This post is by Chris Huhne, former UK energy and climate change secretary from 2010 to 2012 and current co-chair of ET Index which analyses the carbon risk of worldwide quoted companies. He advises Zilkha Biomass Energy and the Anaerobic Digestion and Bioresources Association.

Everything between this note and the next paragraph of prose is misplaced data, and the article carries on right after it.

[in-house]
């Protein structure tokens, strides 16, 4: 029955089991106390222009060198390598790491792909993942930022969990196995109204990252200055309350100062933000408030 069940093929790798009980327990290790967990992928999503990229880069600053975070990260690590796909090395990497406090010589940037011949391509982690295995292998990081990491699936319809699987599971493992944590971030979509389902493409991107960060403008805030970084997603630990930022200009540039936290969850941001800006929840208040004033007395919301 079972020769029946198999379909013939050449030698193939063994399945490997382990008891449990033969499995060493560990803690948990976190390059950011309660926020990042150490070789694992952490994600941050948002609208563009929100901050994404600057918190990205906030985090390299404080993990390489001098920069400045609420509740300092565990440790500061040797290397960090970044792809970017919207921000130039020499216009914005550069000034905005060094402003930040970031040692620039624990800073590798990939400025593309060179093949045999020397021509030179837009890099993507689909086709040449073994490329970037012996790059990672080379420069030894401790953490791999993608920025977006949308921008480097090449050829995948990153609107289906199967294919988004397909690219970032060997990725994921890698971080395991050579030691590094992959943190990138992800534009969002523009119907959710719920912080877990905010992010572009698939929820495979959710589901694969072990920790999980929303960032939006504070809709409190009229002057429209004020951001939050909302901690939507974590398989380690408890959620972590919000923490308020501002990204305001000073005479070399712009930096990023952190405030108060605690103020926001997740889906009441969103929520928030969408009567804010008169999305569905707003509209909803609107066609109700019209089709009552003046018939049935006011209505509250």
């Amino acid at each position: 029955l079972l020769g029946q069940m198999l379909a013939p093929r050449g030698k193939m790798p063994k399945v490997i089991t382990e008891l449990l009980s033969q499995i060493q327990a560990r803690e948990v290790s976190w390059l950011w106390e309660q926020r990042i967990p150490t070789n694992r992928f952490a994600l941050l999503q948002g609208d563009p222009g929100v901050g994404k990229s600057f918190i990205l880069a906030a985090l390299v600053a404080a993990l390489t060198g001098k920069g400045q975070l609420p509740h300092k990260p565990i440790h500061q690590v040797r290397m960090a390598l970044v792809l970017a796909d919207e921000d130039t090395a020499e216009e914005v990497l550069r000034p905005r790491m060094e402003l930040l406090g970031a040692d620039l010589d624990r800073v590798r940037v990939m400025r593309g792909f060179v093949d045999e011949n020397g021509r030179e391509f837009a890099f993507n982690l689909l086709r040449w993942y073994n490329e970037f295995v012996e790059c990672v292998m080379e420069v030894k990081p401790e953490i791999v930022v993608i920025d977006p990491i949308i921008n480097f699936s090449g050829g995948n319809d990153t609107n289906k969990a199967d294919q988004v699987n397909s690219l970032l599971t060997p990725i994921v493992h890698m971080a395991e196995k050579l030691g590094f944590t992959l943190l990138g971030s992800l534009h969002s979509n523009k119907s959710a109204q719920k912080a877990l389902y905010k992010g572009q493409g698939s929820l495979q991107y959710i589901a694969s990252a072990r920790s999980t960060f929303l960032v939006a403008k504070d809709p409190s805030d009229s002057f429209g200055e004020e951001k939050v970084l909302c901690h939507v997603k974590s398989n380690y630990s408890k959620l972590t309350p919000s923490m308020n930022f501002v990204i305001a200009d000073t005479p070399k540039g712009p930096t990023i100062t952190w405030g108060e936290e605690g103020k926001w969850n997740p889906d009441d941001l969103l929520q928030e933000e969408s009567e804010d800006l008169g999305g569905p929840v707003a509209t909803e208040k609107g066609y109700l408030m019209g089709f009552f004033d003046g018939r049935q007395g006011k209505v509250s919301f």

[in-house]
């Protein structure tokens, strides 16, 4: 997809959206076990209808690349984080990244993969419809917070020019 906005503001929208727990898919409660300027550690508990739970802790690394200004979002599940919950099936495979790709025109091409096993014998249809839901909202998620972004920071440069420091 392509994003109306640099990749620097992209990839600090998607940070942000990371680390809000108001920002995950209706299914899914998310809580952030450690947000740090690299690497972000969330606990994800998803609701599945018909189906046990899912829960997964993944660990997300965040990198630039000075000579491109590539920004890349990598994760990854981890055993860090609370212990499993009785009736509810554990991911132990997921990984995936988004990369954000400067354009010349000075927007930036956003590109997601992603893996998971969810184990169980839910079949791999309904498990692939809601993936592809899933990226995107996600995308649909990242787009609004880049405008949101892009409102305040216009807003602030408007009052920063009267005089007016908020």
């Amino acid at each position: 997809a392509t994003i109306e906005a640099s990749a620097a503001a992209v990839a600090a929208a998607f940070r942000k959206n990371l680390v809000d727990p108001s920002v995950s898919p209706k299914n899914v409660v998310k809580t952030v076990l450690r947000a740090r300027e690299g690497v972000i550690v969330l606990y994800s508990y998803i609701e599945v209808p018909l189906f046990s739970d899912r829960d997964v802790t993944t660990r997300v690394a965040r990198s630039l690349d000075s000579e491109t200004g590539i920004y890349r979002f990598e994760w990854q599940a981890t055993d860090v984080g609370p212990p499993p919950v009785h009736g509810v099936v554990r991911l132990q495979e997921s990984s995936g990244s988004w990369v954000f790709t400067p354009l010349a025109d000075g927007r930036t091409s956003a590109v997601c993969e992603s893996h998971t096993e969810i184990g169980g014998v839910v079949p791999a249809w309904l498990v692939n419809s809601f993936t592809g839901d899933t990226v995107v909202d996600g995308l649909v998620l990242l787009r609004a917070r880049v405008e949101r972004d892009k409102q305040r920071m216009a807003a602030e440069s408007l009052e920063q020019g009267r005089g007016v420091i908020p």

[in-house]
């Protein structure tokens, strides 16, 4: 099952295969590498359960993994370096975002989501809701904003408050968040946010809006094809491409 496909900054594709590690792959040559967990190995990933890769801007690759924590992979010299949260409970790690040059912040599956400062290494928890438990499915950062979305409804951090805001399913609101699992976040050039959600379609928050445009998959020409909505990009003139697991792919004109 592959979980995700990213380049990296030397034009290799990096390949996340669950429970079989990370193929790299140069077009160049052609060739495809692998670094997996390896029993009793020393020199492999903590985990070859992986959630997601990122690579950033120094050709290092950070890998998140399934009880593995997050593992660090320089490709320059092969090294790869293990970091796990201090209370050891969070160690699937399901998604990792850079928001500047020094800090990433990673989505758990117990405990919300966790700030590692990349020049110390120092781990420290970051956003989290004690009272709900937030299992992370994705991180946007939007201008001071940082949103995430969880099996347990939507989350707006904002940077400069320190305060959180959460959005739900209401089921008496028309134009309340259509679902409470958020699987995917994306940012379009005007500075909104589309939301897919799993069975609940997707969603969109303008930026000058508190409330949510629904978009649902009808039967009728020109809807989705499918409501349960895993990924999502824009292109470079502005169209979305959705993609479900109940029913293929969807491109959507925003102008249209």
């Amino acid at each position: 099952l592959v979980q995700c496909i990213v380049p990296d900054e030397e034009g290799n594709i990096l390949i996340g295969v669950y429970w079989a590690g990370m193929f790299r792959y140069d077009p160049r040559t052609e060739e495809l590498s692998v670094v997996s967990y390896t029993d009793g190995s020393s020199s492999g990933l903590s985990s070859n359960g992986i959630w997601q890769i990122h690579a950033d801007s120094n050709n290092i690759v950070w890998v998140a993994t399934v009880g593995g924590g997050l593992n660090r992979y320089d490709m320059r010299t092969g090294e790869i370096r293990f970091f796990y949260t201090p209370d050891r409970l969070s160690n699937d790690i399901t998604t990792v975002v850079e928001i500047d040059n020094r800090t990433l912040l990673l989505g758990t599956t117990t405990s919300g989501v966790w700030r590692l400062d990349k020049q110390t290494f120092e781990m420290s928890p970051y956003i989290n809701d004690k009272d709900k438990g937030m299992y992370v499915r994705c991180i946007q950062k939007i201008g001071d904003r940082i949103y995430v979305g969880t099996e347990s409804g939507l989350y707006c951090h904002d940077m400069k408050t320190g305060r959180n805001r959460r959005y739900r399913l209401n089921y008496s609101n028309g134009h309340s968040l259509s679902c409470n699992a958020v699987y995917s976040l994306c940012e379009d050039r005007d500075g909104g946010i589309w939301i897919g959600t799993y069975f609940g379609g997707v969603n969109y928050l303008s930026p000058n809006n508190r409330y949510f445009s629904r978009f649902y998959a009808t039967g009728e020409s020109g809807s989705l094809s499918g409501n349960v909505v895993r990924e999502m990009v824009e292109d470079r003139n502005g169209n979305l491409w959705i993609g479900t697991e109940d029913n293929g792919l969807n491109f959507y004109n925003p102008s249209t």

One criticism of British energy and climate change policy over the past few years is that it has involved a ‘dash for renewables’ predicated on high oil and gas prices. That is not true. During my time as secretary of state for energy and climate change, and subsequently, we were careful to balance all three families of low carbon electricity generation: renewables, nuclear and fossil fuels, with carbon capture and storage. The reason? We could not predict the future, and did not know which would turn out the cheapest (or, indeed, what the oil and gas price would be). In a time of great uncertainty, energy policy should be akin to investing in a portfolio of shares for retirement: however good one share looks now, do not put all your eggs in one basket. Read more